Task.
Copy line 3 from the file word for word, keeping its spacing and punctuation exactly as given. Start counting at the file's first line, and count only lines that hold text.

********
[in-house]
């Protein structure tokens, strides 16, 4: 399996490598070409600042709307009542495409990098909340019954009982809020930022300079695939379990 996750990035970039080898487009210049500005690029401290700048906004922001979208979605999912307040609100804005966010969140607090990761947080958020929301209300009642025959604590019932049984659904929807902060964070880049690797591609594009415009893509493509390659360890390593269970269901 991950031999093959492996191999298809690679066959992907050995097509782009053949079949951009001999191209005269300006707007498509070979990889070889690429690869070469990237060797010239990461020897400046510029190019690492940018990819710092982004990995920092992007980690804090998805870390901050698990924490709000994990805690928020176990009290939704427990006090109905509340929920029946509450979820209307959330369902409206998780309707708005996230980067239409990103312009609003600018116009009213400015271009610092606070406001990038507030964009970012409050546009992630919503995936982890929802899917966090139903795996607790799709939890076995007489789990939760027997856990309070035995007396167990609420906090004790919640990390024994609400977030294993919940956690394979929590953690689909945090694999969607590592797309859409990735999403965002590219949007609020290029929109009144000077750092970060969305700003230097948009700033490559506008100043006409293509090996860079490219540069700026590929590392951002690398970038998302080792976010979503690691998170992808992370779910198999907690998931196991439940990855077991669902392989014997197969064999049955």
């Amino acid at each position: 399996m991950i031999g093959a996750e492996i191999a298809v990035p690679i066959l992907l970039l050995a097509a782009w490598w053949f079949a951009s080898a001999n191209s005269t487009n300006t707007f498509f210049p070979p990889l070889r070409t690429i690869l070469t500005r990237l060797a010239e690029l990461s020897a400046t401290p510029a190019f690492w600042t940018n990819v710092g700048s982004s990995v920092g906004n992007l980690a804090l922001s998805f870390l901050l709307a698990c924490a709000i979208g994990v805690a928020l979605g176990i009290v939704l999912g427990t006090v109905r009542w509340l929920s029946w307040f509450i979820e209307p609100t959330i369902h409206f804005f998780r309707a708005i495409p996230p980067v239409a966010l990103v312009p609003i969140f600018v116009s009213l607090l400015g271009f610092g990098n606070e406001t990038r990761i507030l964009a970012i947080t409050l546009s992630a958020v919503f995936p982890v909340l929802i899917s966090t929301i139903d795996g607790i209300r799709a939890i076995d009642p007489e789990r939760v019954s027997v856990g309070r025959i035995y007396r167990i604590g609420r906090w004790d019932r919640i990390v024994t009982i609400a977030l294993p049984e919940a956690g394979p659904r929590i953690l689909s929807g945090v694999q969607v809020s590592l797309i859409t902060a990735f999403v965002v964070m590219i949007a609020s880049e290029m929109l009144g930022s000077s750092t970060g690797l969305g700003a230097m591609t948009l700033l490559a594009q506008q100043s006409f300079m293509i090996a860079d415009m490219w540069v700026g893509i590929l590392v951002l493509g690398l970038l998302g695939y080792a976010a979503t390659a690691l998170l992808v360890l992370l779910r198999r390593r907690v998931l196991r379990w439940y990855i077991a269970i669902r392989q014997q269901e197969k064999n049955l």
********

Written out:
């Amino acid at each position: 399996m991950i031999g093959a996750e492996i191999a298809v990035p690679i066959l992907l970039l050995a097509a782009w490598w053949f079949a951009s080898a001999n191209s005269t487009n300006t707007f498509f210049p070979p990889l070889r070409t690429i690869l070469t500005r990237l060797a010239e690029l990461s020897a400046t401290p510029a190019f690492w600042t940018n990819v710092g700048s982004s990995v920092g906004n992007l980690a804090l922001s998805f870390l901050l709307a698990c924490a709000i979208g994990v805690a928020l979605g176990i009290v939704l999912g427990t006090v109905r009542w509340l929920s029946w307040f509450i979820e209307p609100t959330i369902h409206f804005f998780r309707a708005i495409p996230p980067v239409a966010l990103v312009p609003i969140f600018v116009s009213l607090l400015g271009f610092g990098n606070e406001t990038r990761i507030l964009a970012i947080t409050l546009s992630a958020v919503f995936p982890v909340l929802i899917s966090t929301i139903d795996g607790i209300r799709a939890i076995d009642p007489e789990r939760v019954s027997v856990g309070r025959i035995y007396r167990i604590g609420r906090w004790d019932r919640i990390v024994t009982i609400a977030l294993p049984e919940a956690g394979p659904r929590i953690l689909s929807g945090v694999q969607v809020s590592l797309i859409t902060a990735f999403v965002v964070m590219i949007a609020s880049e290029m929109l009144g930022s000077s750092t970060g690797l969305g700003a230097m591609t948009l700033l490559a594009q506008q100043s006409f300079m293509i090996a860079d415009m490219w540069v700026g893509i590929l590392v951002l493509g690398l970038l998302g695939y080792a976010a979503t390659a690691l998170l992808v360890l992370l779910r198999r390593r907690v998931l196991r379990w439940y990855i077991a269970i669902r392989q014997q269901e197969k064999n049955l």